William Wordsworth, Dorothy Wordsworth

The Letters of William and Dorothy Wordsworth, Vol. 6: The Later Years: Part III: 1835–1839 (Second Revised Edition)

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1270. W. W. to H. C. R.

  • Endorsed: July or Augt 1838. Mr Wordsworth, Copyright bill.
  • MS. Dr. Williams's Library.
  • Morley, i. 368.

[early Aug. 1838]

My dear Friend,

I sit down to write a little more at leisure, though I have nothing to say that will interest you.—My ramble in Northumberland and Durham was agreeable in many respects; though if pg 627it had not been an undertaking of duty I would rather have remained at Home.—I am now fixed I hope till late next spring. Heartily do I wish your expedition1 may prove pleasant—your Party however will prove too numerous for bye plans unless you divide—

I see Brougham has brought into the house the Lords a New Copy-right Bill2—what are its merits? I fear it will prove a milk and water business. He talks about the privy-council—what the deuce can those Stupes know about the merit of works of Imagination—are the judges likely to be better than Jeffrey or B—himself, and yet one of them so late as 22—had the folly to write in the E. Review, that my productions were despicable without thought, without feeling taste or judgement etc etc See Edin. Review. Novr 1822—3

Now for a little business—pray see Mr Turner about our Carriage4—What can be the reason that no Purchaser offers, the season being already so far advanced. It must be eating its head off—Can the gentleman of whom we bought it do nothing for us among his Friends; or would it not be better to take anything pg 628we can get? But I submit the affair to your judgement altogether.

You would find the breaking up of the miscellaneous sonnets into classes, I think, impra[c]ticable. I thought a good deal about upon1 your suggestion, but gave up the Idea. for example there are some 5 or 6 of a political character—these could not be incorporated with the political series; which begins in 1802; when Bonaparte was made Consul for life and ends with his over throw. Others are local sonnets, yet too few for a separate class; nor could they be intermixed with Itinerary ones, others religious, yet could not go among the Ec[c]lesiastical, nor are they numerous enough for a separate class—and so on (what an abominable pen! I have tried 50 times to mend it and only made it worse and worse.—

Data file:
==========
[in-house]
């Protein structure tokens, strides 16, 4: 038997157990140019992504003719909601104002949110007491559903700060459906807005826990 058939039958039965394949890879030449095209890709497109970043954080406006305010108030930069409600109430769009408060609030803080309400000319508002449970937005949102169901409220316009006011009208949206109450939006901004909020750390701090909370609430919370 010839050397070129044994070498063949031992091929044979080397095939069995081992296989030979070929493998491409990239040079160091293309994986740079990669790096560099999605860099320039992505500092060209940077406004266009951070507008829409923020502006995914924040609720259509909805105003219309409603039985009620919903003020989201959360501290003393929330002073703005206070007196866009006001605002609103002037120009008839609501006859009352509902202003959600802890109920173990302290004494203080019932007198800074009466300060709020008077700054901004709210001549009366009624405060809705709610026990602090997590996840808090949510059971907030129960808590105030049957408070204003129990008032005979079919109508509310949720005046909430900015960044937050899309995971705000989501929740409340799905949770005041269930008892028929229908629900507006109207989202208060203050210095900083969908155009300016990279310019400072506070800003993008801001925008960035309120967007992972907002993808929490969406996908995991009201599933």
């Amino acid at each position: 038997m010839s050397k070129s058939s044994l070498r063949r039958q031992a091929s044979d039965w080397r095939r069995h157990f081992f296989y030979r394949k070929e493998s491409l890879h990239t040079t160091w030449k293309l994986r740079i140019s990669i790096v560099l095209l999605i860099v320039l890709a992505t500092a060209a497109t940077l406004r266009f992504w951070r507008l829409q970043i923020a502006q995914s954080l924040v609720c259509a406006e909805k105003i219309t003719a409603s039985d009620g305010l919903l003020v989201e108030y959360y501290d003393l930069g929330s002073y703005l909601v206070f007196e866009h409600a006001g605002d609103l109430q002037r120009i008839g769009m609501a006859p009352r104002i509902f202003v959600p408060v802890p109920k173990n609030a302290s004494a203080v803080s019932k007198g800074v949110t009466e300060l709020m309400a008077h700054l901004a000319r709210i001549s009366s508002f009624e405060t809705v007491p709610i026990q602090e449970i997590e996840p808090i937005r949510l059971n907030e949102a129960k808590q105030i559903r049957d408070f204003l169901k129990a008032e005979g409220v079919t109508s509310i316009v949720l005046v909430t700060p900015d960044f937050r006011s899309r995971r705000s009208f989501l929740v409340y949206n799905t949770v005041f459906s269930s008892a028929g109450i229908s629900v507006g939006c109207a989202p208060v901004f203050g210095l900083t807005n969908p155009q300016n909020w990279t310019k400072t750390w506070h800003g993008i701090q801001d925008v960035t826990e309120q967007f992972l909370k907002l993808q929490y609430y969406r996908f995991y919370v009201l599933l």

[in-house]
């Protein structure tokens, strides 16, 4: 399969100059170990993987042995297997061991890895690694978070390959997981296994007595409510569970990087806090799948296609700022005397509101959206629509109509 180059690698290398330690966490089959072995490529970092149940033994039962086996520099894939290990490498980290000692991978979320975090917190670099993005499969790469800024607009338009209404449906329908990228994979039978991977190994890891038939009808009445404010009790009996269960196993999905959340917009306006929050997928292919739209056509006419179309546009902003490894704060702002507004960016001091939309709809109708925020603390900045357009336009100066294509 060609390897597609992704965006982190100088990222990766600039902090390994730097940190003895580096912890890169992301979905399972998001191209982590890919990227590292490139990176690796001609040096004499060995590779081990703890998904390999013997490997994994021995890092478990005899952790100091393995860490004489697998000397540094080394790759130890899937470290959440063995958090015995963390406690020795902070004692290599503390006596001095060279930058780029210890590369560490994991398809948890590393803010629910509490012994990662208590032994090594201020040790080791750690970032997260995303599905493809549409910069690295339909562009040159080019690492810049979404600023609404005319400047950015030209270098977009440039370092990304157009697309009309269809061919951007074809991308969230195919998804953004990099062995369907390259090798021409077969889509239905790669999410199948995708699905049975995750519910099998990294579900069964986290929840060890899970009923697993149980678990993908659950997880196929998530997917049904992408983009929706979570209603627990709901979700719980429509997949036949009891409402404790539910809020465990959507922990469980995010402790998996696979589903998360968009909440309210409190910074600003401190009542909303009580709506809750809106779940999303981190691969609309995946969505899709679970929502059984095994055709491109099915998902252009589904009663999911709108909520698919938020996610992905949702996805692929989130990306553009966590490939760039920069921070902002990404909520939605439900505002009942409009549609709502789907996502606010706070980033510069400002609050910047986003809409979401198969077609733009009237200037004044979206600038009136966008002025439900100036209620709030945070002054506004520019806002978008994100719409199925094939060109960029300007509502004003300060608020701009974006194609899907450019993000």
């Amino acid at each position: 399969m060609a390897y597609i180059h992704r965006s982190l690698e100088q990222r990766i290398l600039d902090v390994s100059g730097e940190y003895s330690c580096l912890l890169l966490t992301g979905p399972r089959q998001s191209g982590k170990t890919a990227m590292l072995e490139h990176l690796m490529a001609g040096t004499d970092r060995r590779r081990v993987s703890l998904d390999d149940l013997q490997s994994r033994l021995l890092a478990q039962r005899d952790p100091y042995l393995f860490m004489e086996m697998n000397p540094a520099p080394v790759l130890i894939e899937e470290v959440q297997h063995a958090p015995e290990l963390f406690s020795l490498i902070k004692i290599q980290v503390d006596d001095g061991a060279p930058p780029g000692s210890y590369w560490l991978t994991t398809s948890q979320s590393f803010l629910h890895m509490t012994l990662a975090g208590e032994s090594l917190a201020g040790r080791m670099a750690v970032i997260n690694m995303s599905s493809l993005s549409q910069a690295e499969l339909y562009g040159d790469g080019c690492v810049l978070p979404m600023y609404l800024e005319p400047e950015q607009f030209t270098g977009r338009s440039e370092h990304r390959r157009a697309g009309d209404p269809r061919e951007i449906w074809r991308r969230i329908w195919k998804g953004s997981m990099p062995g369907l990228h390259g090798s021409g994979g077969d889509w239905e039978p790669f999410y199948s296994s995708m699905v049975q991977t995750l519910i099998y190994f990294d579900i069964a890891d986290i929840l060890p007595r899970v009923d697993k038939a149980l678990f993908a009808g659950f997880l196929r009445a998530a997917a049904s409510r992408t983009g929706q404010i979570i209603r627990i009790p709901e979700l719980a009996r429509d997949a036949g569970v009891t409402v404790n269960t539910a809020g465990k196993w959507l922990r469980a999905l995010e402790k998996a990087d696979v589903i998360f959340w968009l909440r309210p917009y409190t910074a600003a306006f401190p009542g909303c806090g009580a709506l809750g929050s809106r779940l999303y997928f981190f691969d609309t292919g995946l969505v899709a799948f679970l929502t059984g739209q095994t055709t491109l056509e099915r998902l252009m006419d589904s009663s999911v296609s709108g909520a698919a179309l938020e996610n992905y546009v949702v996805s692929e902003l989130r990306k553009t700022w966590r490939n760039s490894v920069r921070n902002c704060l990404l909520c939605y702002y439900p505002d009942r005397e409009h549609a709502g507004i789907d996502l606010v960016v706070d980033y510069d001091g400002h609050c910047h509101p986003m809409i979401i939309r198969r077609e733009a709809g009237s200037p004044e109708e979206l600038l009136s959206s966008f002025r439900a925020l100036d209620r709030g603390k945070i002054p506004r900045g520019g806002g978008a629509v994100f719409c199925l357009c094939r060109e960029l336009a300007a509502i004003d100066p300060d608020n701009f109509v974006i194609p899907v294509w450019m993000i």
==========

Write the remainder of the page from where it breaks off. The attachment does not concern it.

The Chapelets2 have been received by my friends in France; and given them great pleasure; many thanks for the trouble you took upon the occasion. My son John is now at Havre; gone thither to join his Brother-in-Law Mr Stanley Curwen, being driven from home by the derangement of his nerves, consequent upon the Typhus fever that attacked him last Winter. These are injuries which Clergymen are exposed to, and which the Country never thinks about—he caught the Malady while visiting one of his Parishioners who was suffering under it.—We have had a sad summer for cold and rain, but at present the weather is fine. Pray write before you go abroad—With a thousand good wishes I remain very affectionately your friend

W Wordsworth   

Love from all. My poor dear Sister much alone. Our House is enlivened by a charming little fellow my grandson.

Notes Settings


Editor’s Note
1 H. C. R. was to set out on a tour of Normandy and Brittany on 28 Aug. in the company of Southey, his son Cuthbert, Humphrey Senhouse, John Kenyon, and his friend Captain Jones, R. N. The party broke up in Paris on 9 Oct., when the Southeys returned to England: H. C. R. remained there with Kenyon until the end of the month (see HCR ii. 552–7). For Southey's journal of this tour, see Journals of a Residence in Portugal 1800–1 and a Visit to France 1838, ed. Adolfo Cabral, 1961.
Editor’s Note
2 Introduced on 27 July, it proposed that arrangements similar to those for patents should be adopted. Brougham's object was to enable authors, or their assignees, by application to the Judicial Committee of the Privy Council, to obtain an extension of time when their terms of copyright were about to expire. But the proposal was bound to lapse with the end of the Parliamentary session, as Talfourd explained in a letter to W. W. on 19 Aug.: 'I believe it to be intended by Lord Brougham for the purpose—1st to secure to himself any credit there may be in legislating upon the question; 2ndly To secure to himself a power of deciding on the claims of Authors, as a member of the body he purposes to empower; 3rdly To disarm the advocates of the larger measure of their most efficient, though not their best arguments … by representing that his proposition would meet them.' And he promised to frustrate Brougham's scheme by reintroducing his own measure on the first day of the next session. (Cornell MSS.)
Editor’s Note
4 The carriage used during their Continental tour the previous year was still unsold. They had bought it from Mr. Turner of Long Acre.
Editor’s Note
1 Written thus.
Editor’s Note
2 Presents for the Baudouins.
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